The music industry is flatlining, but music apps are bigger than ever
Between 1999 and 2009, US music industry revenues were cut in half, thanks to the demise of overpriced CDs, the advent of cheap, song-by-song downloads, and piracy. Since that time, the bleeding has stopped, but the industry has yet to bounce back to its heady late-90s heights.
But that doesn't mean people aren't legally listening to music. According to a new report from App Annie, music listening apps like Pandora and Spotify make up more than 70 percent of the top ten apps on iOS and Google Play. That's both in terms of revenue and number of downloads.
This comes just a month after a report from Localytics revealed that time spent in music apps is up 79 percent over the past year. What's more, users spend an average of 8.9 minutes per session and launch music apps 16.3 times per month. That amounts to 145 minutes per month, which outpaces all other categories -- even social networking which clocks in at 63 minutes per month.
So which music apps come out on top? Unsurprisingly, Pandora and Spotify took the top two spots in both downloads and revenue. SoundCloud-related apps take the third and fifth spots in terms of downloads, while IHeartRadio's free app clocks in at number four. Meanwhile, Apple's Beats Music, while only ranked ninth in downloads, came in third in revenue -- which makes sense considering Beats only offers a paid version.
Rdio, on the other hand, while a favorite of audiophiles and design junkies, didn't even crack the top ten in downloads, and only hit number seven in terms of revenue. Rdio uses a freemium model wherein its radio feature is free, but on-demand Spotify-style listening costs $9.99 a month. Despite its hipster cachet and its comparatively long history in the market, it hasn't been able, in either category, to match Beats Music -- a service that was so in need of a facelift that it's about to undergo a total rebranding. Granted, Rdio did just completely revamp its app, and perhaps needs time to acquire users. Nevertheless, this report does not reflect well on the service.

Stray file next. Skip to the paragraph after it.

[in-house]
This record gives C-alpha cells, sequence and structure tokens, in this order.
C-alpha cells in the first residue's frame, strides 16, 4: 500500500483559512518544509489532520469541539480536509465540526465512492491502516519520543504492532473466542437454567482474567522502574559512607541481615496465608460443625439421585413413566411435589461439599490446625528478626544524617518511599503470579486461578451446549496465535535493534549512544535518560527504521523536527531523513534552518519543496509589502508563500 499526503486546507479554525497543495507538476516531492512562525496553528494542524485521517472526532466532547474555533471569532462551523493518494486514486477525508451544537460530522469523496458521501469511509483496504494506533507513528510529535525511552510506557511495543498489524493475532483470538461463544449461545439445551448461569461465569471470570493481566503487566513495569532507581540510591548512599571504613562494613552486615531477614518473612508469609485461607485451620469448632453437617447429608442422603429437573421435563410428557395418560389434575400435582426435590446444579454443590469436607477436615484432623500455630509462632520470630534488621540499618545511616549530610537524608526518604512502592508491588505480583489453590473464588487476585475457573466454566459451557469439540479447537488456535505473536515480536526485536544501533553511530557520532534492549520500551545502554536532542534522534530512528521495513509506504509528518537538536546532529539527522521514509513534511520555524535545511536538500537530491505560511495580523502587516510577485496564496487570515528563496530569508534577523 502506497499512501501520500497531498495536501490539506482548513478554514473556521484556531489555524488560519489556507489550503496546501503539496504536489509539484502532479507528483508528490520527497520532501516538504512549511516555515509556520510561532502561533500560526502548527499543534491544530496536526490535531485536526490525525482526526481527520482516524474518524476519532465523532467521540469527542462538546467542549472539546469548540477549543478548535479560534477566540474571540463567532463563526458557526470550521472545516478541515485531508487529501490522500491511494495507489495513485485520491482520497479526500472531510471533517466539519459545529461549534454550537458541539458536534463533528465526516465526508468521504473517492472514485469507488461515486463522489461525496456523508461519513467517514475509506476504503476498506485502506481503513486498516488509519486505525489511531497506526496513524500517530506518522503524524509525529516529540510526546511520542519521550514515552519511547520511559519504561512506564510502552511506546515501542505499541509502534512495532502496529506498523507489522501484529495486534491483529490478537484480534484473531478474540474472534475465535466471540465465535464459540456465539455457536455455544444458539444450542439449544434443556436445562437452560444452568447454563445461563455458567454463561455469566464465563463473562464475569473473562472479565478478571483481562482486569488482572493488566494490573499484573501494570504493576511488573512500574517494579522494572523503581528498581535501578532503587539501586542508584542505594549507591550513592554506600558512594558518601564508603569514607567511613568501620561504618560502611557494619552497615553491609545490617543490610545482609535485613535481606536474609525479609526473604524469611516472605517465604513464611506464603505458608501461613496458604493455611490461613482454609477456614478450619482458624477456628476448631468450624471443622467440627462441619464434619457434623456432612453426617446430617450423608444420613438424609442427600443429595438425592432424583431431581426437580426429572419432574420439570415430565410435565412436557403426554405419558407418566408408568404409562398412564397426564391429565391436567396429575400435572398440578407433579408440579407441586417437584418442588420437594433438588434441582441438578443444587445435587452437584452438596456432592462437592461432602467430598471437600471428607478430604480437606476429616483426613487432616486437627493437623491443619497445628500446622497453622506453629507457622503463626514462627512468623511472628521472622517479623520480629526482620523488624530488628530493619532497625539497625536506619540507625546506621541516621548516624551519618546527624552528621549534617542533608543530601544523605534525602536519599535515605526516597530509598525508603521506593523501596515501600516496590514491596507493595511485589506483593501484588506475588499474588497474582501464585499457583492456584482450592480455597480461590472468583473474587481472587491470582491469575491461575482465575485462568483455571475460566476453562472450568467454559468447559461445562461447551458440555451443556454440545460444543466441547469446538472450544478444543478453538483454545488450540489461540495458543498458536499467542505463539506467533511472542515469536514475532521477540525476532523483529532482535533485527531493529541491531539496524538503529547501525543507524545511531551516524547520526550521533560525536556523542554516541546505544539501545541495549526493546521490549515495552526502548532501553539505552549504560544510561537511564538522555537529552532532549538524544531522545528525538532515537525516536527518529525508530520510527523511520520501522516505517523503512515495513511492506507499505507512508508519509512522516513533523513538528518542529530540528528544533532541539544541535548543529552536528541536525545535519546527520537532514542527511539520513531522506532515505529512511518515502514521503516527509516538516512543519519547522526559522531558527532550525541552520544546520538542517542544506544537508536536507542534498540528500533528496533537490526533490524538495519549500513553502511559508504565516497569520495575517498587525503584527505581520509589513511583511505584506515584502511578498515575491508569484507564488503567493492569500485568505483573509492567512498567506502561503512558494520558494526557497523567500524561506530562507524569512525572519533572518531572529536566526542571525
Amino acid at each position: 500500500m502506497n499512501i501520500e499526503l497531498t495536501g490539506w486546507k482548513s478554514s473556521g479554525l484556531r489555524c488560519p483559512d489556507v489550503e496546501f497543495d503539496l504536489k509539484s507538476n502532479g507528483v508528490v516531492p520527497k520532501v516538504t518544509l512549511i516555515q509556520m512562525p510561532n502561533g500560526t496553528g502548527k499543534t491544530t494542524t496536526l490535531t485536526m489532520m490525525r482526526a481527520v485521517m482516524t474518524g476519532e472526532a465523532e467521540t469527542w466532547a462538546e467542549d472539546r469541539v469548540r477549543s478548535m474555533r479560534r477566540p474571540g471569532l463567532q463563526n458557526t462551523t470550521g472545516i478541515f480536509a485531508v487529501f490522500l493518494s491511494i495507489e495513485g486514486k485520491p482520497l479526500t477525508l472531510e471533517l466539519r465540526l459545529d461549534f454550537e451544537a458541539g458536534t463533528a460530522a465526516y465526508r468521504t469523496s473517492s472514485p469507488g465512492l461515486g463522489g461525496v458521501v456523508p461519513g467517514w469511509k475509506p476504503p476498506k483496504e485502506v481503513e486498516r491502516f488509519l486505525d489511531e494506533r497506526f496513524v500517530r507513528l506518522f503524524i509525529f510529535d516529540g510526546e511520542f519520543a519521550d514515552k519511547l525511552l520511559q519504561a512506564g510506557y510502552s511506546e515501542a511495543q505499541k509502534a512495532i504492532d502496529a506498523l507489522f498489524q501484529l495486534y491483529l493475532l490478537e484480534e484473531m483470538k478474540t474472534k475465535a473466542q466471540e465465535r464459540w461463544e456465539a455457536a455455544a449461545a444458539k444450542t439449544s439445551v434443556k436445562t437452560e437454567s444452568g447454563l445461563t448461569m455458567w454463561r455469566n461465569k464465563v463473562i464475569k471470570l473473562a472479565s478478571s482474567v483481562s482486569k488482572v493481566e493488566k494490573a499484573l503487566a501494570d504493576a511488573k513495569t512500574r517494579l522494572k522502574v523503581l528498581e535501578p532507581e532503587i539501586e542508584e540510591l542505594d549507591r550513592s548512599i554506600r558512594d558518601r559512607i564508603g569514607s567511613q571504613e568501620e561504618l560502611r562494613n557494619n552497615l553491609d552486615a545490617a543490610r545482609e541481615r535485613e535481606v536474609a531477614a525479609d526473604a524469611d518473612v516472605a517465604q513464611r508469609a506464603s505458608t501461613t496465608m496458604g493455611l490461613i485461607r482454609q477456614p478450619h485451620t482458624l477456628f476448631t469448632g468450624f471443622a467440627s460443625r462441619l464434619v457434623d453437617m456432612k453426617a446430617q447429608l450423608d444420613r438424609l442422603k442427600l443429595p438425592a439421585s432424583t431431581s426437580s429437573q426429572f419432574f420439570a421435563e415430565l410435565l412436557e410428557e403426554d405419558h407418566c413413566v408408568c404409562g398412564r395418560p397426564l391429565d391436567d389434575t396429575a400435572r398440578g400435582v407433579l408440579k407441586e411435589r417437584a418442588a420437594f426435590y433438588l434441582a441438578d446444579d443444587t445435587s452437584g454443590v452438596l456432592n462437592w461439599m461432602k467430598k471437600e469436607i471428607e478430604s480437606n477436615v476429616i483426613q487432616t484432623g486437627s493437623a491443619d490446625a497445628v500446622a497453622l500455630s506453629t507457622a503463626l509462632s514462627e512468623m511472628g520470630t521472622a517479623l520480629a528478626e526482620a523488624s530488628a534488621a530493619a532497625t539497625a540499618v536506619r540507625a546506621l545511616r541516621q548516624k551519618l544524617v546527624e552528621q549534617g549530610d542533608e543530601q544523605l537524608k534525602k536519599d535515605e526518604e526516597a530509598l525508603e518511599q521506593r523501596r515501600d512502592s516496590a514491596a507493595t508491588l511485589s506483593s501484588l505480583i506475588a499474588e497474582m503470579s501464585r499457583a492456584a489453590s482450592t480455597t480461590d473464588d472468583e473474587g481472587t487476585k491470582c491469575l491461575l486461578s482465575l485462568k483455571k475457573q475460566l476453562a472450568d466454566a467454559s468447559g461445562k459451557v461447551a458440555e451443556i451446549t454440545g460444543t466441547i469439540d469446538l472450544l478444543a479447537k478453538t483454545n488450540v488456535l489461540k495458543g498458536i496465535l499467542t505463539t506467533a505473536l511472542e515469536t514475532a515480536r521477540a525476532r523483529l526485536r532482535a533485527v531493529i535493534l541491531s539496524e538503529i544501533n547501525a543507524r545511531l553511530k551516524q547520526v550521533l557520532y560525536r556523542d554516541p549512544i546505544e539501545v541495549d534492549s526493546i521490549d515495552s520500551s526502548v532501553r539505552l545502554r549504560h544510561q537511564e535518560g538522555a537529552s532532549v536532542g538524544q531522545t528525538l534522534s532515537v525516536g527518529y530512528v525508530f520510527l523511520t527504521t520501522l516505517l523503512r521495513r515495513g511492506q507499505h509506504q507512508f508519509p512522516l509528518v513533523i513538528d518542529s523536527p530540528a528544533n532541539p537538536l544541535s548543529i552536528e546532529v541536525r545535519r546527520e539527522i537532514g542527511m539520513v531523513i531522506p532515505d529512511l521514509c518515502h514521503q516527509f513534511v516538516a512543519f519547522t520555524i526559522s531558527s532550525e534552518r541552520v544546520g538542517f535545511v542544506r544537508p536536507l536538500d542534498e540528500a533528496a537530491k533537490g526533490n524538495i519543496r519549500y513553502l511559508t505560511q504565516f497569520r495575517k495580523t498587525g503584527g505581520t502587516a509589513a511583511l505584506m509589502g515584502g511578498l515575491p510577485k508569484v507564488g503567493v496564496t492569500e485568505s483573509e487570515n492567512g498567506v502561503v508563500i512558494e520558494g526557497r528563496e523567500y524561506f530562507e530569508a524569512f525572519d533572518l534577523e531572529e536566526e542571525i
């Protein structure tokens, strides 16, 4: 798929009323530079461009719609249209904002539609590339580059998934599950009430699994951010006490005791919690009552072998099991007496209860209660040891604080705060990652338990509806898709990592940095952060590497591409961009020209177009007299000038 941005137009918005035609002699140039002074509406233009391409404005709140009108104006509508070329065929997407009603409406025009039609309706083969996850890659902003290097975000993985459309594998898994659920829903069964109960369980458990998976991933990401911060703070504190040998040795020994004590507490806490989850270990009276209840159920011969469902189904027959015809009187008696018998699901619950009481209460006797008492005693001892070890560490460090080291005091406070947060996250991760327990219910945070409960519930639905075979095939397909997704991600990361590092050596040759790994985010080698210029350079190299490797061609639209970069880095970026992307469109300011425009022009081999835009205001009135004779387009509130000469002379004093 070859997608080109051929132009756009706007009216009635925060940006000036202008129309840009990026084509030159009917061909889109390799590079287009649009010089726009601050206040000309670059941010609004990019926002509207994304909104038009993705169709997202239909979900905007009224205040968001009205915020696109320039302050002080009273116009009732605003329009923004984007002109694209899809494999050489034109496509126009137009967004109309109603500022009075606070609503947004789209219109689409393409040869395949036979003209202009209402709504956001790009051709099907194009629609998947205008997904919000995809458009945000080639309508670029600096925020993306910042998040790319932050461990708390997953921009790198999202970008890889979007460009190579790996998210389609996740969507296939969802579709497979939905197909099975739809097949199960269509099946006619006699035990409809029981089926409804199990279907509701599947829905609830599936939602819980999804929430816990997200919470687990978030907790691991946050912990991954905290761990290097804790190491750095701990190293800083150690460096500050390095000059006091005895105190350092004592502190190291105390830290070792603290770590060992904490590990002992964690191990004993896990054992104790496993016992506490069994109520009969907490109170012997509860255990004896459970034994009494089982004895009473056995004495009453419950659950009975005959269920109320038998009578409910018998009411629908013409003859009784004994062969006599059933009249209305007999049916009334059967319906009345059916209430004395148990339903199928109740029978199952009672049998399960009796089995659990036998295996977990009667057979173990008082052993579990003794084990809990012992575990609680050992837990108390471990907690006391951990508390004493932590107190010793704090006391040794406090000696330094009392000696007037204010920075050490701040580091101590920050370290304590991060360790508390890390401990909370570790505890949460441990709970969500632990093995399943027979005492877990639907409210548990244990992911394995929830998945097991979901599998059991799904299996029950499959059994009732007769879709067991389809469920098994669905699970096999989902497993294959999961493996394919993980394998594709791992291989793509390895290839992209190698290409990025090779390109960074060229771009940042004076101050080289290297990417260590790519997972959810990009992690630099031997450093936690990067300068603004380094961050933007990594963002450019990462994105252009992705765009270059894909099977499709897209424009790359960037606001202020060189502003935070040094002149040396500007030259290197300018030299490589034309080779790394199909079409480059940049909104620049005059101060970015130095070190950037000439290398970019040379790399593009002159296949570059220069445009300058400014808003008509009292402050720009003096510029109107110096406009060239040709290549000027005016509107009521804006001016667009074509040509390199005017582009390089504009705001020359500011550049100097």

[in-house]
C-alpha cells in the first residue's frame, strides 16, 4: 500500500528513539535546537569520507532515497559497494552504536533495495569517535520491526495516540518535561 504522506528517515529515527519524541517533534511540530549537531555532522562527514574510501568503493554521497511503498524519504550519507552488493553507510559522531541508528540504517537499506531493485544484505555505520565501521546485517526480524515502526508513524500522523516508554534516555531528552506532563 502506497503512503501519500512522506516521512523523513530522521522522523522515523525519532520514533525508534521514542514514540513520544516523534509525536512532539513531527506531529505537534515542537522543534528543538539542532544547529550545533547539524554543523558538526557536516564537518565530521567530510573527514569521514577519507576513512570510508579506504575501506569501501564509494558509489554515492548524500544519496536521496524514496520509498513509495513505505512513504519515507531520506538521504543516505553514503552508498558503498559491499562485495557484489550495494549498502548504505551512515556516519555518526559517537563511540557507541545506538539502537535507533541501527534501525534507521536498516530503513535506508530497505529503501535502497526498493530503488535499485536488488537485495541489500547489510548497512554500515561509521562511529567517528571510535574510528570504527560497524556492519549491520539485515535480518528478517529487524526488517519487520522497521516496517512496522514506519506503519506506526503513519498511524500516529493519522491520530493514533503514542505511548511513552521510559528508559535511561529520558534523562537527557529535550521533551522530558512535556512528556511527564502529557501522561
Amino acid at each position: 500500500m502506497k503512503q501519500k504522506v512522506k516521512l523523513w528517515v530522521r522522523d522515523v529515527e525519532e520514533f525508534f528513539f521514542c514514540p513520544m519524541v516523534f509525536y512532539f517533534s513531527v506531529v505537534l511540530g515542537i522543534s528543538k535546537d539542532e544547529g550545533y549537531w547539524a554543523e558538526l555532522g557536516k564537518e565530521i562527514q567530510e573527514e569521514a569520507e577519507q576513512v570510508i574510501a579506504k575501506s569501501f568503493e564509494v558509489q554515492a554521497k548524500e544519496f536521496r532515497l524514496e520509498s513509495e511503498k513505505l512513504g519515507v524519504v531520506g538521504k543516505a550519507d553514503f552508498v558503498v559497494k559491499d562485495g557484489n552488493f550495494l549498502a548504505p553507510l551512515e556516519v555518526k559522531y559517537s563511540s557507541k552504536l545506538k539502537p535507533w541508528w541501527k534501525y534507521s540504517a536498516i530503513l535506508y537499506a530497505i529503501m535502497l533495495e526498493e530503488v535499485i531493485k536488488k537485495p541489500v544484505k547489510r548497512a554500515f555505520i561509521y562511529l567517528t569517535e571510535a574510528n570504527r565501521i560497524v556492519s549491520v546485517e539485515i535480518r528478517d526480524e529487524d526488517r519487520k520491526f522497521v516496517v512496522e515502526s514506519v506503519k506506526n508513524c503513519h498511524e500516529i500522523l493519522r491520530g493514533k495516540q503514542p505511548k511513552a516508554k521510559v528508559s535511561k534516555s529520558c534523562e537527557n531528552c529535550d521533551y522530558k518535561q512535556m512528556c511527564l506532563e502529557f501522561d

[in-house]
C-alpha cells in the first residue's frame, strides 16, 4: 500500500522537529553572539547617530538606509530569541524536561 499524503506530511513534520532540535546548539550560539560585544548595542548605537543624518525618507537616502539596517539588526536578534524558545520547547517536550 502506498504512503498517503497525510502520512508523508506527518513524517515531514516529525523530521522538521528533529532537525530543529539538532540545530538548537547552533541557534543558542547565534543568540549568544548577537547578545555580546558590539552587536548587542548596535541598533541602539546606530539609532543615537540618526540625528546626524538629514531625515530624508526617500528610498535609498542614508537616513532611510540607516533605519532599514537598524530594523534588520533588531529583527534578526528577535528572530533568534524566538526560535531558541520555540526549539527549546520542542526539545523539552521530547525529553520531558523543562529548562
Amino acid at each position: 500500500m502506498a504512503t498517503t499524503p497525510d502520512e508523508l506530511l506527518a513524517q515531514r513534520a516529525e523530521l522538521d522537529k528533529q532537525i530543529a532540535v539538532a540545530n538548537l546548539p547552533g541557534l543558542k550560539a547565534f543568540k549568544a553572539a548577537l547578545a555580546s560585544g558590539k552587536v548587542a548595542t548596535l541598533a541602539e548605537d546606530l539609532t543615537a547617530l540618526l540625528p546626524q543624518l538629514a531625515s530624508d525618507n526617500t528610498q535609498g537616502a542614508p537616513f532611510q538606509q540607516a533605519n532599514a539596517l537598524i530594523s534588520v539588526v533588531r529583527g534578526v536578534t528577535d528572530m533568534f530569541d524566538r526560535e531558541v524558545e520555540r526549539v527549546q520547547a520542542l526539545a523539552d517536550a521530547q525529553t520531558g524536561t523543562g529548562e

Despite the flatlining music industry and the precipitous fall of digital download revenue, one of the biggest areas where music streaming services have made huge monetary gains is in mobile revenue, doubling between the first quarters of 2013 and 2014 to $86.7 million. This past quarter, mobile revenue for the industry surpassed $100 million for the first time ever. Furthermore, mobile revenue growth will only accelerate as 4G availability spreads around the world.
Many in the music platform space agree that the mobile and global expansion of streaming services will hold the key to meaningful revenue growth for the entire industry, and this report bears that out. It also shows that, despite Apple basically abandoning the brand, Beats Music was able to beat out everyone but Spotify and Pandora in terms of revenue, proving that whatever streaming service Apple eventually launches will be a serious contender. But more than anything else, it shows consumers love music more than ever -- now let's just figure out a way to get these creators a fair shake.
[illustration by Brad Jonas]